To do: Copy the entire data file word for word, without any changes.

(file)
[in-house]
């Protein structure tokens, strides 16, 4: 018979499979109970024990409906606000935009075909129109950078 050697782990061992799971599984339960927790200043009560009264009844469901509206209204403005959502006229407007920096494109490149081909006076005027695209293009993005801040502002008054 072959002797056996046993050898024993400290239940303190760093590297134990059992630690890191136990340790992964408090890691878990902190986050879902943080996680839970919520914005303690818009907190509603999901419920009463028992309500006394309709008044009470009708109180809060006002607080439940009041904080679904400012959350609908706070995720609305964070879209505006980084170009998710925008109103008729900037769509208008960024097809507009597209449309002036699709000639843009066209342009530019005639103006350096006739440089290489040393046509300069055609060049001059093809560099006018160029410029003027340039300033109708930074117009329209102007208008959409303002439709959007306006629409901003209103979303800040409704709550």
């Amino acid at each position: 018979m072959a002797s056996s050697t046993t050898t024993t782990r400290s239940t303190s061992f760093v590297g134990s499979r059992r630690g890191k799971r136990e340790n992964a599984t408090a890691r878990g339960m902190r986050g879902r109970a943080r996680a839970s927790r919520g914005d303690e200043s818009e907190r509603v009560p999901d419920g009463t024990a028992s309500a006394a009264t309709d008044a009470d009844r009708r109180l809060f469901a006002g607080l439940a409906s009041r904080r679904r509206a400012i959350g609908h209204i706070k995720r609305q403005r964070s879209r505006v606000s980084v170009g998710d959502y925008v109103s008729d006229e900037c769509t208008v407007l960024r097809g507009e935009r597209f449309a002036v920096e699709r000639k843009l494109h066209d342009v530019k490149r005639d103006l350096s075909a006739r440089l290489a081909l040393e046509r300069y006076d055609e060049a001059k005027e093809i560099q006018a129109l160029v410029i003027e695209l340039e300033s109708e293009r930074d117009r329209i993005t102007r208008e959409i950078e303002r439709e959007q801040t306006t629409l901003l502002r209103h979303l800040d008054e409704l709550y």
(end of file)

[in-house]
């Protein structure tokens, strides 16, 4: 018979499979109970024990409906606000935009075909129109950078 050697782990061992799971599984339960927790200043009560009264009844469901509206209204403005959502006229407007920096494109490149081909006076005027695209293009993005801040502002008054 072959002797056996046993050898024993400290239940303190760093590297134990059992630690890191136990340790992964408090890691878990902190986050879902943080996680839970919520914005303690818009907190509603999901419920009463028992309500006394309709008044009470009708109180809060006002607080439940009041904080679904400012959350609908706070995720609305964070879209505006980084170009998710925008109103008729900037769509208008960024097809507009597209449309002036699709000639843009066209342009530019005639103006350096006739440089290489040393046509300069055609060049001059093809560099006018160029410029003027340039300033109708930074117009329209102007208008959409303002439709959007306006629409901003209103979303800040409704709550």
């Amino acid at each position: 018979m072959a002797s056996s050697t046993t050898t024993t782990r400290s239940t303190s061992f760093v590297g134990s499979r059992r630690g890191k799971r136990e340790n992964a599984t408090a890691r878990g339960m902190r986050g879902r109970a943080r996680a839970s927790r919520g914005d303690e200043s818009e907190r509603v009560p999901d419920g009463t024990a028992s309500a006394a009264t309709d008044a009470d009844r009708r109180l809060f469901a006002g607080l439940a409906s009041r904080r679904r509206a400012i959350g609908h209204i706070k995720r609305q403005r964070s879209r505006v606000s980084v170009g998710d959502y925008v109103s008729d006229e900037c769509t208008v407007l960024r097809g507009e935009r597209f449309a002036v920096e699709r000639k843009l494109h066209d342009v530019k490149r005639d103006l350096s075909a006739r440089l290489a081909l040393e046509r300069y006076d055609e060049a001059k005027e093809i560099q006018a129109l160029v410029i003027e695209l340039e300033s109708e293009r930074d117009r329209i993005t102007r208008e959409i950078e303002r439709e959007q801040t306006t629409l901003l502002r209103h979303l800040d008054e409704l709550y």